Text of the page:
The other day I ran into an old classmate from high school. It was someone that I have one of those semi-awkward, in between relationships with where you aren’t close enough to hang out, but you are obligated to stop and have a quick chat with if you run into them accidentally. In high school, this person was what you might call one of the “popular kids”. No matter how diverse or tolerant a school may be, there’s no denying that subliminal hierarchy that quietly underpins every social interaction on the playground. It secretly dictated where people sat and who they hung out with. It fuelled the school gossip circles, it fed countless students’ insecurities, and it determined how conversations would go down between people on different rungs of the social ladder.

My school hierarchy was one that was more implicit than specifically outlined. We were generally nice to each other, and would talk to anyone no matter which clique they belonged to, but a certain imbalance existed in the tone of these conversations. There would be a faint, but perceivable edge to these exchanges that implied one person had the upper hand over the other, an air of smugness without the condescending smirk. It wasn’t horrible or crippling in any way, but it was there nonetheless.

But that was high school. That was then. Or so I thought.

When I ran into that classmate, two years after graduating, I was surprised to find that unsettlingly familiar feeling enveloping our brief conversation. They were giving off that same self-assured aura, as if to imply that they were, in some small way, better than me and always would be. As I stood their smiling and nodding along, in my mind I was confused.

I thought we left all this political shit back in high school. Aren’t we grown-ups now? Can’t we have a politely awkward conversation as equals?

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I wasn’t particularly offended by what had happened, but I did feel sorry for my classmate. How sad that they were going to go through life thinking that because they were popular in high school, they were forever going to be “cooler” than everyone else around them. It’s ironic how completely uncool it made them seem to me.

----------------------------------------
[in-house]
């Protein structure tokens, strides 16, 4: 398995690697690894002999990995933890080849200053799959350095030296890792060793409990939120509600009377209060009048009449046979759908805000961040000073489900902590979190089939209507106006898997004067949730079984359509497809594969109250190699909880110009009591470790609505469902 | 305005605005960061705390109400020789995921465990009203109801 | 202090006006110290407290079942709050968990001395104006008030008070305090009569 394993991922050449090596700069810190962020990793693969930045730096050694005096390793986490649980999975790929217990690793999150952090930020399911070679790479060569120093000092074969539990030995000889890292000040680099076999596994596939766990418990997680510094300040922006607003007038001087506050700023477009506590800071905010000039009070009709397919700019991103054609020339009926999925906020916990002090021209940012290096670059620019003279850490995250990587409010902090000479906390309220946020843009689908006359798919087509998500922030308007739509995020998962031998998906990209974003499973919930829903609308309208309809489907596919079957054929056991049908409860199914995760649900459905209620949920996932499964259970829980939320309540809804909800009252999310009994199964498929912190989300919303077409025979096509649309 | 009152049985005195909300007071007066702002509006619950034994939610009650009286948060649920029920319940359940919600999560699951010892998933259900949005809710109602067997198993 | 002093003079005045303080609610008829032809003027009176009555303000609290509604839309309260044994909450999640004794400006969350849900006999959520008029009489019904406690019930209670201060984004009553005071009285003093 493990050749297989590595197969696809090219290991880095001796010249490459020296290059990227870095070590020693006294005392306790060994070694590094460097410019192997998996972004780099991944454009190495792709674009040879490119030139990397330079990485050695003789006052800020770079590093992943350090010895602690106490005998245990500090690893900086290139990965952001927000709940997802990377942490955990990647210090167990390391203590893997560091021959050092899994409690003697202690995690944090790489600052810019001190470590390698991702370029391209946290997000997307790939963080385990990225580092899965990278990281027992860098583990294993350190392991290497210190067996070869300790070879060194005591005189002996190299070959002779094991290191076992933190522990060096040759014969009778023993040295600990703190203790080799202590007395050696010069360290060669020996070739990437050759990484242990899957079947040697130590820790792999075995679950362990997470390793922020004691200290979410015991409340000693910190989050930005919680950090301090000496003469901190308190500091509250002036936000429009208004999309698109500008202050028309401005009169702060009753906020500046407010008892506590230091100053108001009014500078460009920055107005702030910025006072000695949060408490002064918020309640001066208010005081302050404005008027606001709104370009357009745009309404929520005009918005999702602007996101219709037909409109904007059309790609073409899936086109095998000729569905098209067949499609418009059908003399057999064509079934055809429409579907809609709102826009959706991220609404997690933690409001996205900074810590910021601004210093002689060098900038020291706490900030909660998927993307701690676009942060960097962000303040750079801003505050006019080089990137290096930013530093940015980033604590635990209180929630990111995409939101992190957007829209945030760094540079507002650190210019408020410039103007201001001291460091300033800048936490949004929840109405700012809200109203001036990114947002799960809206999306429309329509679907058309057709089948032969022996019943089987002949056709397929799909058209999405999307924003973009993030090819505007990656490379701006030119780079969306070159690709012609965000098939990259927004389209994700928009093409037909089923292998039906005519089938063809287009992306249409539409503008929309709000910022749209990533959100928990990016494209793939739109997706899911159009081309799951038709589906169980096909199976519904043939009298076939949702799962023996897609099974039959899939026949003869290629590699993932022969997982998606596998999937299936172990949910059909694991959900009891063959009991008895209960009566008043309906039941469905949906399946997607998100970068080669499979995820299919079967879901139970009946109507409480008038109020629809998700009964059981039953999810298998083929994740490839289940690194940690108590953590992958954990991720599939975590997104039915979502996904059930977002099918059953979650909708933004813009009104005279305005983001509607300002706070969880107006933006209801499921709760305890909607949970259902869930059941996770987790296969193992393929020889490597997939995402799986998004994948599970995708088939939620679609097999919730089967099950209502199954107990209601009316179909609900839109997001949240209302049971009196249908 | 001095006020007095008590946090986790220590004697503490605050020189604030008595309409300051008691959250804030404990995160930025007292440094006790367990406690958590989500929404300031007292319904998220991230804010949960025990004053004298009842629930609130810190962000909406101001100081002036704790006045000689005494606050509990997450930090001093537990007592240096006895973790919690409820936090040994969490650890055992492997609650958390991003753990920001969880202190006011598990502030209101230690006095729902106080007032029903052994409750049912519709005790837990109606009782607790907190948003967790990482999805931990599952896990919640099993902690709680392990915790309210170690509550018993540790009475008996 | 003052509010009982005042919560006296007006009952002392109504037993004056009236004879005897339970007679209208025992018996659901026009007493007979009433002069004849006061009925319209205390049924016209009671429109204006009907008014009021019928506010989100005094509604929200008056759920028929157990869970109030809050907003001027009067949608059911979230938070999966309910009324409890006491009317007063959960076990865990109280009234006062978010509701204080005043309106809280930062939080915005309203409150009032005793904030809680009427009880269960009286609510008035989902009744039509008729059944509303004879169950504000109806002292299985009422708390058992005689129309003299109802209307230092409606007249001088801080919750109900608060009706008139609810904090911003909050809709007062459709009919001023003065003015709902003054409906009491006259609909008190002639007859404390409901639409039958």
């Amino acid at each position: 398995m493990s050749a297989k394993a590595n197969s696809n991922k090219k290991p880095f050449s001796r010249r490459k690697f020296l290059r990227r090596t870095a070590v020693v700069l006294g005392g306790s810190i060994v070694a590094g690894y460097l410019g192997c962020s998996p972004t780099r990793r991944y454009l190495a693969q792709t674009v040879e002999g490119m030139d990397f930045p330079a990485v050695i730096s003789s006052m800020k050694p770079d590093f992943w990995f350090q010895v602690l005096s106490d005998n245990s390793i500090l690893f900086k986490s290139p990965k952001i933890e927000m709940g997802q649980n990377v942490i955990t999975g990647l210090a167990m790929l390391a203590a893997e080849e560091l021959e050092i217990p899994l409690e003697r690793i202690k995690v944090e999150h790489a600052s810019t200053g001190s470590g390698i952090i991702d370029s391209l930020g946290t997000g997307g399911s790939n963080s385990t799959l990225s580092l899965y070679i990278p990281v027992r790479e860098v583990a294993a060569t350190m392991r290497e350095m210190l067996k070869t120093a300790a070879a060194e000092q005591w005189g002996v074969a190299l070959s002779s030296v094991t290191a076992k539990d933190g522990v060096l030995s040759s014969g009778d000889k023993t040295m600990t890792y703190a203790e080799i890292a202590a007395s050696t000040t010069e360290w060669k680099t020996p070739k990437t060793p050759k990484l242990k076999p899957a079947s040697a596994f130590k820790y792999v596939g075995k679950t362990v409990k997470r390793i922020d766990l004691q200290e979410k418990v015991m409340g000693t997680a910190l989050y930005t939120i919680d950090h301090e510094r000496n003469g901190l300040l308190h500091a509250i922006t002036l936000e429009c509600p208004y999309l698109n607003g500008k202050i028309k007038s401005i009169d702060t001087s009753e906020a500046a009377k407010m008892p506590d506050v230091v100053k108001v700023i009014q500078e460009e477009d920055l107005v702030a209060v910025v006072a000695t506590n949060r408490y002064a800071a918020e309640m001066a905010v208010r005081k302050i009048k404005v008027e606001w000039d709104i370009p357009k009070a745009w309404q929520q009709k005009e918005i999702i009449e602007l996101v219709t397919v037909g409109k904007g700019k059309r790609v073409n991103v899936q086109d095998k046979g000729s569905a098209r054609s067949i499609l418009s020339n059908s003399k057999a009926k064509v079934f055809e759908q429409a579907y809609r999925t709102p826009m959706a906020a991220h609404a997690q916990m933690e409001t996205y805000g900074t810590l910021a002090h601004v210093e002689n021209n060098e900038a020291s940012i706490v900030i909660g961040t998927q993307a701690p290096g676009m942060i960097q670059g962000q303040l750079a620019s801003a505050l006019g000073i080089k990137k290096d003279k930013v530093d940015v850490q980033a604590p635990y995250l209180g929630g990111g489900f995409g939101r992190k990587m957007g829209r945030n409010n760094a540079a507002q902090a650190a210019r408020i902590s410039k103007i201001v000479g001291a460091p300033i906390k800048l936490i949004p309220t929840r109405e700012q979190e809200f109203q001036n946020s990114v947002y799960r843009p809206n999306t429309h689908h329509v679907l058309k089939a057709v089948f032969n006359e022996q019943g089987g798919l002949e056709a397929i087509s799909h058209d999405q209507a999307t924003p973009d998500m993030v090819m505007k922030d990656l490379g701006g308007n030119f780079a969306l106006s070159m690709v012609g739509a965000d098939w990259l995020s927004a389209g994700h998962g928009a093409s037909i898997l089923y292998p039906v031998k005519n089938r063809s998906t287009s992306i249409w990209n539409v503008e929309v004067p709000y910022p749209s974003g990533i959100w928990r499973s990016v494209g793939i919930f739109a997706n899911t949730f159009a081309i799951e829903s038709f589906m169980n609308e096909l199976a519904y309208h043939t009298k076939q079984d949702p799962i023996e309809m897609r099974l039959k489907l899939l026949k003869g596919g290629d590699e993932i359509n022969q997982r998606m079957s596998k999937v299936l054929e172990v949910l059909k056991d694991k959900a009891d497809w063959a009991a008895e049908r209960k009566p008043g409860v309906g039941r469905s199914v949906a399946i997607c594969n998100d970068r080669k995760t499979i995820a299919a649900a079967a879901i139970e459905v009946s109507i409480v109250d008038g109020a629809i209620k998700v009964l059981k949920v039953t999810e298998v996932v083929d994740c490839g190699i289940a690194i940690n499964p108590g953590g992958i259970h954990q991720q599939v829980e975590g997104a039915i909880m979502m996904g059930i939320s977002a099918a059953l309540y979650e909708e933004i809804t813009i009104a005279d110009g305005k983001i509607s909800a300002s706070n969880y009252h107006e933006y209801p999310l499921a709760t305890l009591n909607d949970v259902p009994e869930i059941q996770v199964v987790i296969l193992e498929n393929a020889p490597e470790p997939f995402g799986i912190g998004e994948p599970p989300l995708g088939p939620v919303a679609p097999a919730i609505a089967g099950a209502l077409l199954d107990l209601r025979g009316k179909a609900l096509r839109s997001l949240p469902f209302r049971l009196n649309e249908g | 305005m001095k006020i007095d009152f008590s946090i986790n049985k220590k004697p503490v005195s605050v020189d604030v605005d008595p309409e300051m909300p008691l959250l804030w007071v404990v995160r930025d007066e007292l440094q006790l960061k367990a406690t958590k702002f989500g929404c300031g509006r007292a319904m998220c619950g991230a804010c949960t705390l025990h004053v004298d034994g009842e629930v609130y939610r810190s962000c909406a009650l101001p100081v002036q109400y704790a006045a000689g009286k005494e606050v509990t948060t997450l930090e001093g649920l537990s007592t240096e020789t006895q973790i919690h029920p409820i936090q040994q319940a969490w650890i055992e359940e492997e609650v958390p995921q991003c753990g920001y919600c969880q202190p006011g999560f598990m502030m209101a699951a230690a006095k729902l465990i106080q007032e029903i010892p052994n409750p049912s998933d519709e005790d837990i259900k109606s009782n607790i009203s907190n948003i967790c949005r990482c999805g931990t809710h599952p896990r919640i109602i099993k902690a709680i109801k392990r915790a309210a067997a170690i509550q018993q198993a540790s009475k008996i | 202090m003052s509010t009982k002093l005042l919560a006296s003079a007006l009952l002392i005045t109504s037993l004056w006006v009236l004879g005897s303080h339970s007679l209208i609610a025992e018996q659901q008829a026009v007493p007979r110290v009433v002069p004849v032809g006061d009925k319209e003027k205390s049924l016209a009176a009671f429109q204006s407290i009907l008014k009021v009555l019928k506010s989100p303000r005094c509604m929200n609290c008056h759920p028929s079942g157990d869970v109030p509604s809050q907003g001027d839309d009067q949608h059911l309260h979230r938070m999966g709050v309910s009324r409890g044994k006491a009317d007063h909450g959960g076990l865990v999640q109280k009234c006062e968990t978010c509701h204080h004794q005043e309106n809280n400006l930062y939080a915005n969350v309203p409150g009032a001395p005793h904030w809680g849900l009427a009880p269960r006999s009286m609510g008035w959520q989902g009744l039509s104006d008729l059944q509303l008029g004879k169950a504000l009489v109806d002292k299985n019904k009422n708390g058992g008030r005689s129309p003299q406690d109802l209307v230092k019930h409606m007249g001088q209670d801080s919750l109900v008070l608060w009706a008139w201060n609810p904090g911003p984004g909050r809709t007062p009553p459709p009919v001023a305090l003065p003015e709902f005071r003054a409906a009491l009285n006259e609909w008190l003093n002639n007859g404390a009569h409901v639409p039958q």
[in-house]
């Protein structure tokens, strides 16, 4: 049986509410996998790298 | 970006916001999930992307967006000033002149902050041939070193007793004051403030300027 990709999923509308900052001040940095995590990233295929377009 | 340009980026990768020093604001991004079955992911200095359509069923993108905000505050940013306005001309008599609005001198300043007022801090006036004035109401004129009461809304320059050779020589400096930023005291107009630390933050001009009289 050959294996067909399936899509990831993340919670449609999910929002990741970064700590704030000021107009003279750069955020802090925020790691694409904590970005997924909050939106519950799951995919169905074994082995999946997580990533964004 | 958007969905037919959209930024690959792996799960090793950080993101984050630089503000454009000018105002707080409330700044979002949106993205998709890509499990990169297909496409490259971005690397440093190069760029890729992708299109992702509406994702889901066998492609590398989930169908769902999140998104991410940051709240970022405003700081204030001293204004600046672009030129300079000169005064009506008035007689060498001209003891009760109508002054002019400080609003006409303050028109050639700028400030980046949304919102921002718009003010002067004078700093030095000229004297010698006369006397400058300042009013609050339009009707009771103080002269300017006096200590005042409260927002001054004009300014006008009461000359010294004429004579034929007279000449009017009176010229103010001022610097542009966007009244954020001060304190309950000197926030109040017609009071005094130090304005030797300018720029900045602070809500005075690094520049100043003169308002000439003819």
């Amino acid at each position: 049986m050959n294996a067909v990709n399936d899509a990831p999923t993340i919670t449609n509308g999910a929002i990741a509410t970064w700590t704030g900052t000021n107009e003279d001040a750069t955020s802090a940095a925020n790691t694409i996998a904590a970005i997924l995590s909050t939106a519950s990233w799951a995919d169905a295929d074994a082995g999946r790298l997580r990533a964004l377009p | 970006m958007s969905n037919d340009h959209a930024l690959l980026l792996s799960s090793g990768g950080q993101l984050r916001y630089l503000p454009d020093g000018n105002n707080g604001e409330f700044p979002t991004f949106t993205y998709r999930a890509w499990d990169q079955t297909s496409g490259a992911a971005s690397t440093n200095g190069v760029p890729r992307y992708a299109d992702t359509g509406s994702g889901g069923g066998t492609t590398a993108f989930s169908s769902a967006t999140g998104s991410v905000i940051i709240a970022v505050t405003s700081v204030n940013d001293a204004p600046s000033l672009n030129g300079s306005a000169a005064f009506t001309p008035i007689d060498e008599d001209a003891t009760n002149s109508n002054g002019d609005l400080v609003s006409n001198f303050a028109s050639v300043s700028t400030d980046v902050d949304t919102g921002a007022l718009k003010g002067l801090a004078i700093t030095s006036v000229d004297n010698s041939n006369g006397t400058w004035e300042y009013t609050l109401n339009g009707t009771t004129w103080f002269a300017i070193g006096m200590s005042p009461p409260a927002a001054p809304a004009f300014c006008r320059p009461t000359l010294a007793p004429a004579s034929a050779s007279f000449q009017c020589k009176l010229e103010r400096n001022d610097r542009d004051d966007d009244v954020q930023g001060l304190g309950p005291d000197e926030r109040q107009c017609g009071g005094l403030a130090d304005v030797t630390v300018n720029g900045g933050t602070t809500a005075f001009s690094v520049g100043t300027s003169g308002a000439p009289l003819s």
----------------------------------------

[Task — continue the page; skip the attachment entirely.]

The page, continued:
It really got me thinking about how much high school sticks with us, long after the pimple scars have healed. So much of who we are is forged when we are going through adolescence – a period that coincides almost exactly with the years of secondary schooling – so it makes sense that high school never really frees us from its clutches. That person who called you names or got you in trouble that time will always be the enemy in your eyes. You’ll never really get over that classmate you fell in love with but never told them how you felt. And you’ll always wonder about those teachers who taught you so well, and what they would think about how your life has panned out.

There are some parts of high school that will never truly leave us, but it’s not impossible to change – in fact, it’s kind of important that we do. The class clown will start wearing business suits and going to meetings. The nerd will learn how to charm the girls. The jock-y fuckboy will settle down early. The quiet, library-dwelling bookworm will find their voice.

Just because you were an introvert in high school, doesn’t mean you always have to be. Just because you were a bad student doesn’t mean you can’t apply yourself in the real world. And just because you were popular, doesn’t mean people will always admire you and worship at your feet.

High school is never really over, but you can choose which parts you want to treasure and which parts you want to leave behind.

 

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